Debating India


Renewed focus on agriculture

Tuesday 26 December 2006

The Karnataka Government’s unveiling of a farmer-centric agriculture policy only fits into the national trend of paying greater attention to the farm sector. The objective of the Janata Dal(S)-BJP coalition regime may be not just to double farm production in 10 years, but also demonstrate its commitment to the farming community. From the Planning Commission and the Government of India to the State Governments, there has been a clear tilt in policy pronouncements towards reviving agricultural growth. It is obvious that the Indian economy can sustain an 8 to 10 per cent growth in Gross Domestic Product (GDP), only if the farm sector can notch up a 4 to 5 per cent rate of growth. To achieve that, the Central and State Governments, along with the scheduled banks and the National Bank for Agriculture and Rural Development (NABARD), have to ensure not only adequate investment in agricultural infrastructure but make available enough resources to the farmers to step up production. The National Commission on Farmers, headed by Dr. M.S. Swaminathan, has already submitted its report, which needs to be implemented in consultation with the farming community. It is in this context that Tamil Nadu’s decision to write off cooperative loans of farmers amounting almost to Rs.7,000 crore, and Karnataka’s agriculture policy have to be viewed.

Chief Minister H.D. Kumaraswamy has aimed for an ambitious 4.5 per cent growth in agriculture sector over the next 10 years. Given the Government’s commitment and bountiful monsoons, this does seem achievable. Over the past decade and more, because of successive droughts, growth in the farm sector in Karnataka has dropped progressively to a mere 1.5 per cent of the State Gross Domestic Product by the close of the Tenth Plan - from 3.2 per cent during 1980-1996 and 2.1 per cent during the Ninth Plan. The decision to set up a Rainfed Agricultural Commission to evolve appropriate strategies for this segment of farmers, and a drive to improve soil health are appropriate in this context. The proposed Cabinet sub-committee to monitor the implementation of this policy package and ensure the promised 10 per cent share for agriculture in the development budget has its task cut out. But the key to achieving anything close to the targeted 4.5 per cent growth lies in development of irrigation facilities, water management, coping strategies on droughts and natural disasters, enhanced yields, and a dependable marketing mechanism to secure remunerative prices for farm produce. The rural sector has long suffered from inadequate investment, and it is time the imbalance was set right.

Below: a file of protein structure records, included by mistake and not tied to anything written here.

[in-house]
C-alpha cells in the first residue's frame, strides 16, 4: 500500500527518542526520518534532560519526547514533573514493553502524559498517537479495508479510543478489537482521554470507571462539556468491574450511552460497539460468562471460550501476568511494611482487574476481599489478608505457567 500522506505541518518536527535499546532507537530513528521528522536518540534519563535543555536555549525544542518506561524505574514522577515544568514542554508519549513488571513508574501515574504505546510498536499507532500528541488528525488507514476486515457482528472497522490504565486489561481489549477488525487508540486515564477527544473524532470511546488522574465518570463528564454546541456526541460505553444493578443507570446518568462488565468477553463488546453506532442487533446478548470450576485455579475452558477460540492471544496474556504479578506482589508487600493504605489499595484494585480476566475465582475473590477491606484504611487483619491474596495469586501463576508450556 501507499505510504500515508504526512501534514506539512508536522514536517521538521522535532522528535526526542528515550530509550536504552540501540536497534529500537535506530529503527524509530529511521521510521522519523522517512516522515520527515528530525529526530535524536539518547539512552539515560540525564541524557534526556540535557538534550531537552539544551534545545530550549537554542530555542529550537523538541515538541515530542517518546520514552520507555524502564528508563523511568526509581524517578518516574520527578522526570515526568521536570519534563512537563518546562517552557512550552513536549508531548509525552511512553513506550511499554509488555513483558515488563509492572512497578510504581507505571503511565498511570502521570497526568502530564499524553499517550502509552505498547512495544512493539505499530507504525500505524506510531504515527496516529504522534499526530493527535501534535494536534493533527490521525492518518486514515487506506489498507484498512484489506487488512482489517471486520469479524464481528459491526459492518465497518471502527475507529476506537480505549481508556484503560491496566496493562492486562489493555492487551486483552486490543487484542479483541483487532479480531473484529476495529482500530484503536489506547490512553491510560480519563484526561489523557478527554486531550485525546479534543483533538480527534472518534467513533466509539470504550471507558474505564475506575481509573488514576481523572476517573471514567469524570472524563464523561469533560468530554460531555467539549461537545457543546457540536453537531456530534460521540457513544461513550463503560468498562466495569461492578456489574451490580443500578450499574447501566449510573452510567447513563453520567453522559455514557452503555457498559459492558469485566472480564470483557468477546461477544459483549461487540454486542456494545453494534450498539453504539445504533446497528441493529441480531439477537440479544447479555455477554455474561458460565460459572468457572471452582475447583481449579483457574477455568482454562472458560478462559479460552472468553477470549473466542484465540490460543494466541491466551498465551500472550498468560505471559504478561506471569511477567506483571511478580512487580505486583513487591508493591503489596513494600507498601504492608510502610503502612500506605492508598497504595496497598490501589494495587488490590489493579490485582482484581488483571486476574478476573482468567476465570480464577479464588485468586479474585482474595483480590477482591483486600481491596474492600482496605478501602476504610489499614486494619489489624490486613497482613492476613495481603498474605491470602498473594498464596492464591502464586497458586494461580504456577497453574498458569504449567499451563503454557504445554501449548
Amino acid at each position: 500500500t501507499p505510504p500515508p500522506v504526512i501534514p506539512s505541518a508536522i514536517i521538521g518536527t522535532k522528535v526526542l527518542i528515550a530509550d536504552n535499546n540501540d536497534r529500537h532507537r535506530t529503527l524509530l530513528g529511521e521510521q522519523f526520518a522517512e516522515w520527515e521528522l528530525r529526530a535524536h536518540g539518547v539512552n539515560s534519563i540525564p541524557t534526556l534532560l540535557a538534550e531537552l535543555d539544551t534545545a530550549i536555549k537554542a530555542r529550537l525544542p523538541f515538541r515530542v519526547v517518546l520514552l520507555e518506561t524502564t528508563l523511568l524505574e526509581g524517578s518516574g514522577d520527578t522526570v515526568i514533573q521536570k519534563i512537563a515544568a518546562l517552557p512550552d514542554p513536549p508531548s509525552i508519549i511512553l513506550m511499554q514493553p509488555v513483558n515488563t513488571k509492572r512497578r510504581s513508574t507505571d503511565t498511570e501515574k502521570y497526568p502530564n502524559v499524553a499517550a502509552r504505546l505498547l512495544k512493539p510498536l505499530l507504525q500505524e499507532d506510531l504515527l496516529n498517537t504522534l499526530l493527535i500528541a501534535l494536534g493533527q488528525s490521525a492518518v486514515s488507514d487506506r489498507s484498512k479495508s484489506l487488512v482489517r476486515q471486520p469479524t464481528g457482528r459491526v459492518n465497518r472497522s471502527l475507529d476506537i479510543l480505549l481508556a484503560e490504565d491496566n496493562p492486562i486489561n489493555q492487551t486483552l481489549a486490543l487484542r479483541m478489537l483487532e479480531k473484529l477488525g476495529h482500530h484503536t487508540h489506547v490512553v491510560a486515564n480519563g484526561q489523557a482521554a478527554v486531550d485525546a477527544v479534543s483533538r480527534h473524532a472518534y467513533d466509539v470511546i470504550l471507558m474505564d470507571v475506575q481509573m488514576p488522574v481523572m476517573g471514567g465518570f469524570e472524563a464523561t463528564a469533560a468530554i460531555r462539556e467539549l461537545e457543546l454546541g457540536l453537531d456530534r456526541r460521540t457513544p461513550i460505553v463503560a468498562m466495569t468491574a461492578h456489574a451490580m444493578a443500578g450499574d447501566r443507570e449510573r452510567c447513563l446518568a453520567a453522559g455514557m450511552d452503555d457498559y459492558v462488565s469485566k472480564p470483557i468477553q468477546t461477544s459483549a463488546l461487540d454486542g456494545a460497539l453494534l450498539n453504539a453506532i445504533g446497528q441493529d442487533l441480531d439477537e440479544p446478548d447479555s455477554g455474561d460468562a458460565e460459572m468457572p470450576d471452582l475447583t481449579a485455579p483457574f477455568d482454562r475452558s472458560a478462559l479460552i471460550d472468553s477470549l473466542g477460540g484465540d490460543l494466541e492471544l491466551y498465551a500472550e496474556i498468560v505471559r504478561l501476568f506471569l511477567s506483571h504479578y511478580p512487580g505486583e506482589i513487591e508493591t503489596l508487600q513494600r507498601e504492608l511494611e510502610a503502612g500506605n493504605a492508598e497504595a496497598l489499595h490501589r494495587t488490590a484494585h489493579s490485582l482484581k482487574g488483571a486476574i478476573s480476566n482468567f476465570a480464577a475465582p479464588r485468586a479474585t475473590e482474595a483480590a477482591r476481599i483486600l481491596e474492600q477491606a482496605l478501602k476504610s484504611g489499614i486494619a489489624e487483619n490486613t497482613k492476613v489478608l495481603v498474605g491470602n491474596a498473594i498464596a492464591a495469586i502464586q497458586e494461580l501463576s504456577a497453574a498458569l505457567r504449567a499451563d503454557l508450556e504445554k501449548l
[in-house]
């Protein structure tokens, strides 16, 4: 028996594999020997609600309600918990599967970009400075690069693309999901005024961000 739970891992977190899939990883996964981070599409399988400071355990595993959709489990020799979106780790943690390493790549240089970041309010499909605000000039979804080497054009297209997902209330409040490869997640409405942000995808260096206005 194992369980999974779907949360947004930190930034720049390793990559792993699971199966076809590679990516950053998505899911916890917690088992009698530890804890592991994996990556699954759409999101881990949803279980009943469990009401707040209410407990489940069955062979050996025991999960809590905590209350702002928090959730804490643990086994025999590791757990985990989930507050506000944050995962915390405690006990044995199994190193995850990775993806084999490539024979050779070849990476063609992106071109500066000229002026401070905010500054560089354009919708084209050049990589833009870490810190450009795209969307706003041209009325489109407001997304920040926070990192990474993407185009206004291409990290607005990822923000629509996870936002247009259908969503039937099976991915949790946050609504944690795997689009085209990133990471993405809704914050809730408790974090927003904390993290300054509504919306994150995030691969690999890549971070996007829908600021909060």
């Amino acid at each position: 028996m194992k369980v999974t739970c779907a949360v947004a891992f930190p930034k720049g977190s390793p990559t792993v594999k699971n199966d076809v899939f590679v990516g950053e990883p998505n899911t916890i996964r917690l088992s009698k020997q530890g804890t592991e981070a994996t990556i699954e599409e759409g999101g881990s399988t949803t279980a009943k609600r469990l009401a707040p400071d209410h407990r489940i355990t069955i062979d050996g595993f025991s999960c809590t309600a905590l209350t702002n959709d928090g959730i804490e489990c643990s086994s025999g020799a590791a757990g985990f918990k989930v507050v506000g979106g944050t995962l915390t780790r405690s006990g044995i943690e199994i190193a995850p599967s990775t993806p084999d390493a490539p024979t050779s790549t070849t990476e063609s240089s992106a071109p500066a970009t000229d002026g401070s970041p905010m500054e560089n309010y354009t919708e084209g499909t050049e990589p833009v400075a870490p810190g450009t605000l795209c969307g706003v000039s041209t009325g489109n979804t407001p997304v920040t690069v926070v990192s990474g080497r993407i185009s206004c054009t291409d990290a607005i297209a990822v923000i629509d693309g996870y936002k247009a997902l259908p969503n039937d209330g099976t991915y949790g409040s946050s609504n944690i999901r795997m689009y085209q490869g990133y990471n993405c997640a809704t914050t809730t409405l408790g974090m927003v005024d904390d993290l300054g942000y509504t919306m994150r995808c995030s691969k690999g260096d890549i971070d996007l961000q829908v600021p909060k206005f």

See online : The Hindu

SPIP | template | | Site Map | Follow-up of the site's activity RSS 2.0